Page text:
Taliban offers odd-even scheme to educate girls and boys in Afghanistan
Afghanistan’s rulers, the Taliban, have designed a new formula , which apparently conforms to their puritan religious norms, of educating boys and girls. Girls will go to university on Monday, Wednesday and Saturday while boys will attend classes on Tuesday, Thursday and Sunday.
In a bizarre decree, the Taliban Ministry of Higher Education has announced the allocation of specific days in a week for male and female students to attend universities separately, similar to an odd and even formula.
According to the new timetable for the universities, three days of the week are allocated for all-female students during which no boy will be attending classes while the remaining three days will be given to boys with no female presence. Based on this decision, Monday, Wednesday and Saturday are allocated for girls and Sunday, Tuesday, and Thursday for boys.
And this pilot project will be implemented first at Kabul University and Kabul Polytechnic University, reported Khama press.
“With the new arrangements, male and female students will enable them to have enough time for practical activities and scientific research,” says the Ministry of Higher education.
The rationale behind the Taliban’s decision is that they do not have enough money to build separate schools and colleges for girls. Since they have banned women from working, the Taliban do not have women teachers who can teach girls separately.
“The Taliban have promised to appoint women teachers who will have to teach only for three days in a week. But no one believes their promises,” says Pakistan based Afghan journalist Naimat Khan.
As Taliban’s ban of secondary education for teenage girls continues, Afghan people continue rallies and protests across the country. Religious scholars also continue speaking against the ban.
Earlier, the Taliban had ended co-education in universities and had separated their times as girls would attend morning classes and boys were given the afternoon shift in the primary schools while they closed all secondary schools for girls across Afghanistan which are yet to be reopened.
After being shuttered for the past several months, high schools for Afghan girls opened in late March, only to be closed again after only a few hours. Girls above the sixth grade are unable to attend school, following the Taliban’s Ministry of Education decree closing girls’ schools until further notice.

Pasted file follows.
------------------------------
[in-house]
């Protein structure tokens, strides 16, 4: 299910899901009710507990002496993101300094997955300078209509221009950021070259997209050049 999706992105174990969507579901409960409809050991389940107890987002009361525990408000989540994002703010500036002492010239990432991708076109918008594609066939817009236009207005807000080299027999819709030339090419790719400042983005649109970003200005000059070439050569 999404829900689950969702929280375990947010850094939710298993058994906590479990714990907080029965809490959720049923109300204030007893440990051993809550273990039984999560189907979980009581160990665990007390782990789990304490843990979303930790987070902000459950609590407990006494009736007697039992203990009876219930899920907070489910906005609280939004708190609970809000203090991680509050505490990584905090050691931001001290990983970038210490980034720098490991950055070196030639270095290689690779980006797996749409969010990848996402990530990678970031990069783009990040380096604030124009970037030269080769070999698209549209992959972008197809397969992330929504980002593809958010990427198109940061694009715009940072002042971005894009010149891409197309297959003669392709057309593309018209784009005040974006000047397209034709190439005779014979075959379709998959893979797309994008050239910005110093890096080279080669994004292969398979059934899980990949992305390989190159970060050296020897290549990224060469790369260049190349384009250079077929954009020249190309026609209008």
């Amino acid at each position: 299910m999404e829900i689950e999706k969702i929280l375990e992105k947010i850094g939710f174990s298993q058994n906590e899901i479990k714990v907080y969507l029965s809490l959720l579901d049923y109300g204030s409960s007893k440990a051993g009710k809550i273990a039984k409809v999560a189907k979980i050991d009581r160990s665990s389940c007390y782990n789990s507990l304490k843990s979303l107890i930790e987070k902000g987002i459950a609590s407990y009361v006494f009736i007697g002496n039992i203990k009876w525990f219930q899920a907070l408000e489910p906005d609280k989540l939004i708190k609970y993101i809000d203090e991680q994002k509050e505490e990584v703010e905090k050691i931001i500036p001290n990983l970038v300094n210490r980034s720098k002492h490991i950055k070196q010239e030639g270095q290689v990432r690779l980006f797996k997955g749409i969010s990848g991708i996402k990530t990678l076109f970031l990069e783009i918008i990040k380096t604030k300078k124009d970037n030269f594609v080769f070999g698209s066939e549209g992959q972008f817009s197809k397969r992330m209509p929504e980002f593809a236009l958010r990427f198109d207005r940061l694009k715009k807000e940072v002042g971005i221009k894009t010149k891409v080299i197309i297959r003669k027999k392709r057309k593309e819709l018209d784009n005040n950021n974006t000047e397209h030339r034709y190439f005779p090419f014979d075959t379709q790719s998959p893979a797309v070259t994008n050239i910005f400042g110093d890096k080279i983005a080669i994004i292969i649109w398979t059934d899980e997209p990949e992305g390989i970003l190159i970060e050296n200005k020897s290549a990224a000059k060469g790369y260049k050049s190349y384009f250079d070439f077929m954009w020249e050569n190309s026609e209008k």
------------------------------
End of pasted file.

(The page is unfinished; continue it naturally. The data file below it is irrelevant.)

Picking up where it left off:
The Taliban remain ideologically rigid, austere, and opposed to basic rights for women and girls. The school closures stand in contrast to an earlier Taliban pledge, by which the group said that girls ages 12 through 19 would be able to attend school, as long as the schools operated in accordance with Islamic principles. This reversal is in line with the Taliban’s draconian approach to women’s involvement in society across the board, including in education, government employment, clothing and appearance, and independent mobility.
Facing the worldwide criticism, the Taliban last week had said that work on reopening girls’ schools has been closer to being finalised. Schools will be reopened once the scheme is ready. Closure of schools for girls has not only created a backlash in Afghanistan but also inside the country and even among pro-Taliban leaders.
With more than 70 per cent of Afghan women unable to read and write, Afghanistan has the worst education indicators for women in Asia, according to the World Bank. The Taliban’s ban has denied secondary education for more than 1.1 million Afghan girls, according to the U.N. children’s agency, UNICEF.
Interestingly, while the Taliban continue to deny education to girls, their own top leaders are educating their daughters at posh schools in Doha and Pakistan. The leaders include Health Minister Qalandar Ebad, Deputy Foreign Minister Sher Mohammad Abbas Stanikzai, and spokesperson Suhail Shaheen.
In a shocking revelation, a report by the Afghan Analysts Network (AAN) exposed how the Taliban elites are sending their daughters to overseas schools despite the regime not allowing many female secondary students in classrooms in Afghanistan.
“Most of the top leaders and high-ranking officials have enrolled their children in overseas state schools and universities. The daughter of one current Taliban minister is currently studying medicine at a Qatari university,” says the report.
Two daughters of Suhail Shaheen study in a western school in Doha. The older daughter, the source said, even played football for her school team. Daughter of Health Minister Qalandar Ebad, is a doctor in a hospital in Islamabad while Stanikzai’s daughter has completed her medical education in Doha.